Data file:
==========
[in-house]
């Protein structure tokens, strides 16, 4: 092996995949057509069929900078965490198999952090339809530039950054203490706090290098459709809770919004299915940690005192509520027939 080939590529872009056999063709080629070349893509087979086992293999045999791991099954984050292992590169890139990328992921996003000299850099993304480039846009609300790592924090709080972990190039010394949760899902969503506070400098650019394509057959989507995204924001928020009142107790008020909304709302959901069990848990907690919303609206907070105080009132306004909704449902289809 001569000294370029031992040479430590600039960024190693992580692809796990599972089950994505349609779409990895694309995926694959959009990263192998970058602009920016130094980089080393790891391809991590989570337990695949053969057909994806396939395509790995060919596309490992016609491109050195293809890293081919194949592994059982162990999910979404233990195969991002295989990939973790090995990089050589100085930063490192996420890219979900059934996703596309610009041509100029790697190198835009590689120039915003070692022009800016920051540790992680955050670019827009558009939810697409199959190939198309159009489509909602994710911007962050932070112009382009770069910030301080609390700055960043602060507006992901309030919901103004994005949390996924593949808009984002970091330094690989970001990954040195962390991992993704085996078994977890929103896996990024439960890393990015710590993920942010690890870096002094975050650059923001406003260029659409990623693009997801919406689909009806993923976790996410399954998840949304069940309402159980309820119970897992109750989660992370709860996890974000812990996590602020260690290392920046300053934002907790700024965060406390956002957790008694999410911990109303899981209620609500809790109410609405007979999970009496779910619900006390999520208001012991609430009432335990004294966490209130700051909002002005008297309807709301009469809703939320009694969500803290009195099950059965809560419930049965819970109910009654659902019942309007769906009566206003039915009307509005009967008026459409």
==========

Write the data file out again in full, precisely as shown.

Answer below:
[in-house]
């Protein structure tokens, strides 16, 4: 092996995949057509069929900078965490198999952090339809530039950054203490706090290098459709809770919004299915940690005192509520027939 080939590529872009056999063709080629070349893509087979086992293999045999791991099954984050292992590169890139990328992921996003000299850099993304480039846009609300790592924090709080972990190039010394949760899902969503506070400098650019394509057959989507995204924001928020009142107790008020909304709302959901069990848990907690919303609206907070105080009132306004909704449902289809 001569000294370029031992040479430590600039960024190693992580692809796990599972089950994505349609779409990895694309995926694959959009990263192998970058602009920016130094980089080393790891391809991590989570337990695949053969057909994806396939395509790995060919596309490992016609491109050195293809890293081919194949592994059982162990999910979404233990195969991002295989990939973790090995990089050589100085930063490192996420890219979900059934996703596309610009041509100029790697190198835009590689120039915003070692022009800016920051540790992680955050670019827009558009939810697409199959190939198309159009489509909602994710911007962050932070112009382009770069910030301080609390700055960043602060507006992901309030919901103004994005949390996924593949808009984002970091330094690989970001990954040195962390991992993704085996078994977890929103896996990024439960890393990015710590993920942010690890870096002094975050650059923001406003260029659409990623693009997801919406689909009806993923976790996410399954998840949304069940309402159980309820119970897992109750989660992370709860996890974000812990996590602020260690290392920046300053934002907790700024965060406390956002957790008694999410911990109303899981209620609500809790109410609405007979999970009496779910619900006390999520208001012991609430009432335990004294966490209130700051909002002005008297309807709301009469809703939320009694969500803290009195099950059965809560419930049965819970109910009654659902019942309007769906009566206003039915009307509005009967008026459409």